Mandy Harris Williams and Jonathan Borofsky are two incredible artists that focus their work on self-reflection and awareness and our relationship with the world. This year, Paula Cooper is celebrating 50 years. She opened the first gallery in SoHo in 1968.
3. Zoe Leonard: Survey at The Whitney
Zoe Leonard is an inspiring artist and activist. Her photographs, sculptures and installations explore our urban landscape and address physical and social change. The Whitney is one of my favorite NYC institutions with a remarkable collection and stunning views of the city.
4. Yinka Shonibare MBE: Wind Sculpture (SG) I at Doris C. Freedman Plaza presented by Public Art Fund
I first fell in love with Yinka Shonibare's work last year at EXPO Chicago. Shonibare covered books by authors who had immigrated to the UK with brightly colored textiles similar to those that were imported from West Africa in the 1700s. A sculpture resembling a piece of fabric in the wind will debut in Central Park on March 7th.
5. Public art installation by JR titled SO CLOSE
JR has produced installations around the world, including 3 large-scale, black and white images that decorated Rio during the 2016 Olympics. For The Armory Show, JR will transform the exterior of Pier 94 into another large-scale installation, this time featuring archival photographs from Ellis Island.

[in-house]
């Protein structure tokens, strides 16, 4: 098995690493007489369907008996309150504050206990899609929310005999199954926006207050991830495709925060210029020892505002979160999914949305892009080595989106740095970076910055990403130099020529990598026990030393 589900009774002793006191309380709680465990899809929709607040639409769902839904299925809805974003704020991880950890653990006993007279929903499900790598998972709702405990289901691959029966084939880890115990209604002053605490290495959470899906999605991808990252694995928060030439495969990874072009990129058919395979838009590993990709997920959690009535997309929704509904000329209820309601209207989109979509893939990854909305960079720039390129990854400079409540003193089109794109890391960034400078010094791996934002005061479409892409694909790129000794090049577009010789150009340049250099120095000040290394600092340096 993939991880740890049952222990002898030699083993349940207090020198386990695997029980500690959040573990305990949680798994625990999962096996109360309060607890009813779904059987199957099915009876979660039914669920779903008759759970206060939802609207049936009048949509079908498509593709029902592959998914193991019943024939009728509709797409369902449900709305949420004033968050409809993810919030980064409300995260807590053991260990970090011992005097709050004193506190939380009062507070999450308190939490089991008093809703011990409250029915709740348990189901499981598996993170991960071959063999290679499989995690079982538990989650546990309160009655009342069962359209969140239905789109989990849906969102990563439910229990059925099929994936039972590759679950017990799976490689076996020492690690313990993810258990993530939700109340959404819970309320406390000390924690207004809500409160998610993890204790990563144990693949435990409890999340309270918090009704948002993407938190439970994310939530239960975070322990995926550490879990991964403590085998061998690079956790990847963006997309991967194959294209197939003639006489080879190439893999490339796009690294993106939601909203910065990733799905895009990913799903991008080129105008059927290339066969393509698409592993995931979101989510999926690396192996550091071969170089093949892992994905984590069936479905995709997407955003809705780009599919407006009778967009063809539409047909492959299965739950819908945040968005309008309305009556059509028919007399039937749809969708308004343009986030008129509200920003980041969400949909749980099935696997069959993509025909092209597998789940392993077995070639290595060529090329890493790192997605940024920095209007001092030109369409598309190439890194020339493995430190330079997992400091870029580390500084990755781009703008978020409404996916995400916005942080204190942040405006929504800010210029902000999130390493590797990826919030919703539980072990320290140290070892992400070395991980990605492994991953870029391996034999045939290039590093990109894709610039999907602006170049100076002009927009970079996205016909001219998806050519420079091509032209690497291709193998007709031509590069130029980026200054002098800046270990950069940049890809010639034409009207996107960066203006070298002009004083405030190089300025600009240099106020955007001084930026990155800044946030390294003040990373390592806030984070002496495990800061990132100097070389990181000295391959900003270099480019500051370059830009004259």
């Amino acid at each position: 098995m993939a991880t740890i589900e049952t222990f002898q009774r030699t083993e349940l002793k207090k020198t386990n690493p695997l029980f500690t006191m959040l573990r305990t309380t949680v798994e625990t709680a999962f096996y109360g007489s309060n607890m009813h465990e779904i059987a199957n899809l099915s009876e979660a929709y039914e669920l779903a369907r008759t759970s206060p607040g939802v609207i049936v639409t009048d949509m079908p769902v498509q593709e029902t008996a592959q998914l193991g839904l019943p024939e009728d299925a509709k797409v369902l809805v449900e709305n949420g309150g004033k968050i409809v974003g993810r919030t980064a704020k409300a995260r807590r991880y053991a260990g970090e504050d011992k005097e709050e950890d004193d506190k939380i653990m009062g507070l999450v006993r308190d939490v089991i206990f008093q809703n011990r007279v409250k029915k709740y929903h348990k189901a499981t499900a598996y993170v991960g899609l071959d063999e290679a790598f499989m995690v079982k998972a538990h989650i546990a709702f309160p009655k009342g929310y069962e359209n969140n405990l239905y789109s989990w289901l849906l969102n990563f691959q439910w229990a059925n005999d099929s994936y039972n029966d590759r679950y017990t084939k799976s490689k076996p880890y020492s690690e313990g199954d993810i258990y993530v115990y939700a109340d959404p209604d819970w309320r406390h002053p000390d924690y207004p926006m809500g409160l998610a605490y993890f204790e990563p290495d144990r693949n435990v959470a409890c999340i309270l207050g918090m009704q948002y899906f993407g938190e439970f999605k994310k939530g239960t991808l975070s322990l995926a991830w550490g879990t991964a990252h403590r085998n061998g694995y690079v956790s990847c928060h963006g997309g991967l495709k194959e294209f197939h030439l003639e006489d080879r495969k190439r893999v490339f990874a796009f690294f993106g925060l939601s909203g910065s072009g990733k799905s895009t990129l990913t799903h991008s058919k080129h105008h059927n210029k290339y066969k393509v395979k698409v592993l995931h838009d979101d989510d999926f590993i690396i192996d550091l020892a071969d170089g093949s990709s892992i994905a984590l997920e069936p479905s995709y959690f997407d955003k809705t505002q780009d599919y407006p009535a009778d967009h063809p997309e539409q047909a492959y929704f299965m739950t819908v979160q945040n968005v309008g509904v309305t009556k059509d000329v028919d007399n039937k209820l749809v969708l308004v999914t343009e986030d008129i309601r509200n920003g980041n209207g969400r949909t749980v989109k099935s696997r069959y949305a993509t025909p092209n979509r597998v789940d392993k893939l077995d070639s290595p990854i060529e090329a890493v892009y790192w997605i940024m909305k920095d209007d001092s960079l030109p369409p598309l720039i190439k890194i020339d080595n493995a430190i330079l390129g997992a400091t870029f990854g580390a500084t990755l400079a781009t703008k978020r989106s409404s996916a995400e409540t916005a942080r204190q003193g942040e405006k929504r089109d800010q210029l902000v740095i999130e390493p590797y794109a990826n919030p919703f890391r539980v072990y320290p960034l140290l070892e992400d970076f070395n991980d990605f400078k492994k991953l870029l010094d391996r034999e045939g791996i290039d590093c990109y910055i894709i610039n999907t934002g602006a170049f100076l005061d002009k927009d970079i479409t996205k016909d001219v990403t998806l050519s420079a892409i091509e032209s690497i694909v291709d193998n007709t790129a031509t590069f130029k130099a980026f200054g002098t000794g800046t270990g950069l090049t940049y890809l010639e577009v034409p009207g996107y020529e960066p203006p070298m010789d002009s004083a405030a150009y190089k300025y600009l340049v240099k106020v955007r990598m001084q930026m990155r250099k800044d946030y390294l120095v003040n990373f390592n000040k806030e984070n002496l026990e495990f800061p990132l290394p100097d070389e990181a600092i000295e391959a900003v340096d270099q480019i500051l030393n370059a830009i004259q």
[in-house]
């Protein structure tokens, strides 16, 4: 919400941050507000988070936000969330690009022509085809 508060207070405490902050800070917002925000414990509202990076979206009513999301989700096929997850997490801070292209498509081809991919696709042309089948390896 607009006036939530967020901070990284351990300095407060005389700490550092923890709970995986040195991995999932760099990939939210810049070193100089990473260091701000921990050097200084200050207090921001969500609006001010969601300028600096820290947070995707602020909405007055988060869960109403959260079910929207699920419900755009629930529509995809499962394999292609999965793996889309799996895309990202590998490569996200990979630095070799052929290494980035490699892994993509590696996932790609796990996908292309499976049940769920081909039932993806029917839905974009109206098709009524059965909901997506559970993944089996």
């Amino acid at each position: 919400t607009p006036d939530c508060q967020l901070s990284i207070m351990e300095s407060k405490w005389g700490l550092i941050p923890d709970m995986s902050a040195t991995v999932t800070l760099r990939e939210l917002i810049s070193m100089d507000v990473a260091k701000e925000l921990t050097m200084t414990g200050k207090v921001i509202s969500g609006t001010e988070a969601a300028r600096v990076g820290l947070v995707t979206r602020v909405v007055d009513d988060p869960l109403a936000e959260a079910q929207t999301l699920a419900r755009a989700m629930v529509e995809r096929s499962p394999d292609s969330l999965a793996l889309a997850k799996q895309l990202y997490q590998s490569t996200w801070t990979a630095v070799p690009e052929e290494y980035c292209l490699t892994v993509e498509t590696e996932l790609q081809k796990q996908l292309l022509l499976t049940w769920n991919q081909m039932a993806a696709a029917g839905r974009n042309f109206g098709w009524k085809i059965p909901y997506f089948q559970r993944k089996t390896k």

Audrey Rose Smith
Communications Director, The Armory Show
From The Armory Show:
1. Mary Corse at Kayne Griffen Corcoran
I am really looking forward to Kayne Griffen Corcoran’s solo presentation of works by the very special and often overlooked Light and Space artist, Mary Corse. Better known artists of this Los Angeles 1960s movement include Robert Irwin, Larry Bell and James Turrell. Mary Corse is an incredible talent who is long overdue for her time in the spotlight. Luckyil, I’m not alone in thinking this. The Whitney will mount a solo show of her work in June and Dia:Beacon will inaugurate a room dedicated to her work, opening in May.
2. Reynier Leyva Novo at El Apartamento
In Presents, The Armory Show’s section devoted to young galleries, El Apartamento from Havana will mount a solo presentation of works by Reynier Leyva Novo, a young but incredibly incisive artist who was chosen to represent Cuba in the 57th Venice Biennale, which I had the chance to visit this summer.
Reynier Leyva Novo: A Happy Day
3. Constant Dullaart at Upstream
We have had the opportunity to work with incredible curators this year and I am really looking forward to Gabe Ritter’s curated Focus section, which brings together 28 artists around the theme of technology’s interpretation, and reinterpretation of the body. Some presentations I am really looking forward to includes new works by Constant Dullaart, presented by Postmasters. His practice is deeply rooted in the internet, systems of power and influence and the paradoxical conditions of human agency within the social network.
4. Beth Cambell at Mosseri-Marlio Galerie